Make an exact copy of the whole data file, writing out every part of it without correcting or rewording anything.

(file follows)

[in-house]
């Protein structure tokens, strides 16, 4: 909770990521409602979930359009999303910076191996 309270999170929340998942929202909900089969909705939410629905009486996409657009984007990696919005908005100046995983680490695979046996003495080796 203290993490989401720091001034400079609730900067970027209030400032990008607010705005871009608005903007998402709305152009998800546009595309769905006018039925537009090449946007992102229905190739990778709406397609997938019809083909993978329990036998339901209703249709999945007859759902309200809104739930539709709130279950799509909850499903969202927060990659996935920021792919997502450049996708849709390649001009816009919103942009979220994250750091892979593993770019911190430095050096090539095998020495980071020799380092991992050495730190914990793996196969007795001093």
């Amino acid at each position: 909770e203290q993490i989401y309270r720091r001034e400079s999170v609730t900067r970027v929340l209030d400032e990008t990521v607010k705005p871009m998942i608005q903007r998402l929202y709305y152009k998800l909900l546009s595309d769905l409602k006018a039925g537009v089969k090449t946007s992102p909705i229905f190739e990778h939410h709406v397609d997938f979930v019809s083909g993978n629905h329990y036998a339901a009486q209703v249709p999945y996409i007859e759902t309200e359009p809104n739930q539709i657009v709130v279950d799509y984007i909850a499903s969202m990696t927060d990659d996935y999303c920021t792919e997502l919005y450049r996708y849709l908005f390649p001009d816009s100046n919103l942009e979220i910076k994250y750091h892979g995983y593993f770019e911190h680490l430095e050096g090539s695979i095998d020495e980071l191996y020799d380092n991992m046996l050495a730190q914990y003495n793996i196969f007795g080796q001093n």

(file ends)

[in-house]
């Protein structure tokens, strides 16, 4: 909770990521409602979930359009999303910076191996 309270999170929340998942929202909900089969909705939410629905009486996409657009984007990696919005908005100046995983680490695979046996003495080796 203290993490989401720091001034400079609730900067970027209030400032990008607010705005871009608005903007998402709305152009998800546009595309769905006018039925537009090449946007992102229905190739990778709406397609997938019809083909993978329990036998339901209703249709999945007859759902309200809104739930539709709130279950799509909850499903969202927060990659996935920021792919997502450049996708849709390649001009816009919103942009979220994250750091892979593993770019911190430095050096090539095998020495980071020799380092991992050495730190914990793996196969007795001093």
């Amino acid at each position: 909770e203290q993490i989401y309270r720091r001034e400079s999170v609730t900067r970027v929340l209030d400032e990008t990521v607010k705005p871009m998942i608005q903007r998402l929202y709305y152009k998800l909900l546009s595309d769905l409602k006018a039925g537009v089969k090449t946007s992102p909705i229905f190739e990778h939410h709406v397609d997938f979930v019809s083909g993978n629905h329990y036998a339901a009486q209703v249709p999945y996409i007859e759902t309200e359009p809104n739930q539709i657009v709130v279950d799509y984007i909850a499903s969202m990696t927060d990659d996935y999303c920021t792919e997502l919005y450049r996708y849709l908005f390649p001009d816009s100046n919103l942009e979220i910076k994250y750091h892979g995983y593993f770019e911190h680490l430095e050096g090539s695979i095998d020495e980071l191996y020799d380092n991992m046996l050495a730190q914990y003495n793996i196969f007795g080796q001093n």